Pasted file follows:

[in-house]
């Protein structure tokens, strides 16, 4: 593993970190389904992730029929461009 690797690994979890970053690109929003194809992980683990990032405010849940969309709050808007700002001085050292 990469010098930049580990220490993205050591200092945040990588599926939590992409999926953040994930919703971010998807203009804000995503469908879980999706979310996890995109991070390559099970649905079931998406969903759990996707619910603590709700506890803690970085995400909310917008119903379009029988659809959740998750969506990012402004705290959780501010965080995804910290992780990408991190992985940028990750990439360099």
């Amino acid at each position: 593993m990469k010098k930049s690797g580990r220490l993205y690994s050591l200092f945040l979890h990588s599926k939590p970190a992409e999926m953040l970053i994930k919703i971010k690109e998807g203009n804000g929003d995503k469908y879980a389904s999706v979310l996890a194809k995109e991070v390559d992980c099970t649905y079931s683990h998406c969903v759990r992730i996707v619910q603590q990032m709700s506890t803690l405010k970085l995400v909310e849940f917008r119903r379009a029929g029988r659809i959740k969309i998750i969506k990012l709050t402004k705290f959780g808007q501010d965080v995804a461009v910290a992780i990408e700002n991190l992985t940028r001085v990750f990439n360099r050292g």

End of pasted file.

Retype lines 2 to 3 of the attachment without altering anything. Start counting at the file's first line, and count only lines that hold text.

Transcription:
């Protein structure tokens, strides 16, 4: 593993970190389904992730029929461009 690797690994979890970053690109929003194809992980683990990032405010849940969309709050808007700002001085050292 990469010098930049580990220490993205050591200092945040990588599926939590992409999926953040994930919703971010998807203009804000995503469908879980999706979310996890995109991070390559099970649905079931998406969903759990996707619910603590709700506890803690970085995400909310917008119903379009029988659809959740998750969506990012402004705290959780501010965080995804910290992780990408991190992985940028990750990439360099």
């Amino acid at each position: 593993m990469k010098k930049s690797g580990r220490l993205y690994s050591l200092f945040l979890h990588s599926k939590p970190a992409e999926m953040l970053i994930k919703i971010k690109e998807g203009n804000g929003d995503k469908y879980a389904s999706v979310l996890a194809k995109e991070v390559d992980c099970t649905y079931s683990h998406c969903v759990r992730i996707v619910q603590q990032m709700s506890t803690l405010k970085l995400v909310e849940f917008r119903r379009a029929g029988r659809i959740k969309i998750i969506k990012l709050t402004k705290f959780g808007q501010d965080v995804a461009v910290a992780i990408e700002n991190l992985t940028r001085v990750f990439n360099r050292g």